And they have a great chance of doing just that.

Moving forward and not dwelling in the past is exactly what head coach Wes Moore has stressed to his his players, as he’s kept them “grounded through everything.”

“Something Moore always talks about is that we stay humble and that we’re always focused on our next game, not two games ahead or the one we just played,” Cunane said. “To enjoy the success but tomorrow it’s, ‘get back to work’, because we have everything to fight for.”


– Sabrina Ionescu recorded her 25th career triple-double in a 93-61 victory over California and her 26th in Oregon’s 74-66 win over Stanford—the Ducks’ 14th consecutive win.

With her 1,000th rebound in the third quarter against the Cardinal, Ionescu became the first player (male or female) in Division I history to ever reach 2,000 career points, 1,000 rebounds and 1,000 assists.

No. 3 Oregon’s massive win over No. 4 Stanford brings them just one game away from clinching a third straight Pac-12 outright title. 

– UConn’s No. 6 ranking in the AP Poll last week marked the first time that the Huskies weren’t in the top 5 since Feb. 5, 2007, ending a 253 week streak. 

– The top seven teams in the AP Poll remain the same, as N.C. State is the big jump from tenth to eighth. This week’s Poll can be found here.

– This weekend saw a flurry of upsets, with DePaul, Arizona, Mississippi State, UCLA and Florida State all falling to unranked opponents. They all dropped in the rankings, while Northwestern, Gonzaga and Texas A&M gained momentum.

– The Gamecocks captured the SEC regular-season title on Sunday with a 67-58 win over Kentucky in head coach Dawn Staley’s 300th win.

– Baylor head coach Kim Mulkey becomes the fastest male or female Division I coach to get to 600 wins in the Lady Bears’ 77-62 victory over Texas Tech. Baylor then crushed Oklahoma 101-69 in its following game, with all 11 scoring on the night. 

– Arizona’s Sam Thomas scored a career-high 31 points in Aari McDonald’s absence as the No. 11 Wildcats dominated Utah 85-69.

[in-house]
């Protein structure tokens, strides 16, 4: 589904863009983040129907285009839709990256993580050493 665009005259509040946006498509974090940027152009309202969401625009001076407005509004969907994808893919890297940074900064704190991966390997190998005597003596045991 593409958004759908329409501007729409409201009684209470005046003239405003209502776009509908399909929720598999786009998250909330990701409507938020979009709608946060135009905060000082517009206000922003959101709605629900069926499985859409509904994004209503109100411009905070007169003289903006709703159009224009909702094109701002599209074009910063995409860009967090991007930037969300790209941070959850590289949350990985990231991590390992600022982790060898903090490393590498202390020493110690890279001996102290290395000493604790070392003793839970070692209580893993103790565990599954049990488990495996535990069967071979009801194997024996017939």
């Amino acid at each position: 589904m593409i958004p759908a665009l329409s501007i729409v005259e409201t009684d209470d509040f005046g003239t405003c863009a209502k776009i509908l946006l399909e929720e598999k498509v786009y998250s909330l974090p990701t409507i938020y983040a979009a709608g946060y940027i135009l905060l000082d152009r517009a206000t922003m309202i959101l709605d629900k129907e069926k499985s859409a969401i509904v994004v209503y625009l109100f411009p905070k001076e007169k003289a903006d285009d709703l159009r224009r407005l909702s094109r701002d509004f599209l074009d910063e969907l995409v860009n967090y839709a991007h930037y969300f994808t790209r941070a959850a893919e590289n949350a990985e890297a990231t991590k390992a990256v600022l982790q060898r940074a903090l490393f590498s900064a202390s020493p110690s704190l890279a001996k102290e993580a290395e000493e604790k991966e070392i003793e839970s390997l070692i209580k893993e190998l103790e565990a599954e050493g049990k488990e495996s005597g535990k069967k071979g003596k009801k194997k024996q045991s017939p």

While it may not be during the game, this deserves a shoutout. This week’s Play of the Week goes to the five consecutive half-court shots made by South Dakota State:

A case can be made for Sabrina Ionescu to win player of the week almost every week. However, she deserves this week’s Player of the Week after reaching multiple stunning milestones on Monday. 

John Petty Jr. returns to Alabama for senior season

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TUSCALOOSA, Ala. — Alabama guard John Petty Jr. is staying in school instead of entering the NBA draft.

The Crimson Tide junior announced his decision to return for his senior season Monday on Twitter, proclaiming: “I’m back.”

Petty, the Tide’s top 3-point shooter, averaged 14.5 points and a team-high 6.6 rebounds rebounds last season. He was second on the team in assists.

Petty made 85 3-pointers in 29 games, shooting at a 44% clip.

Alabama coach Nate Oats called him “one of the best, if not the best, shooters in the country.”

“He’s made it clear that it’s his goal to become a first round pick in the 2021 NBA Draft and we’re going to work with him to make sure he’s in the best position to reach that goal,” Oats said.

Fellow Tide guard Kira Lewis Jr. is regarded as a likely first-round draft pick.

McKinley Wright IV returns to Colorado

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McKinley Wright IV will be back for season No. 4 with the Colorado Buffaloes.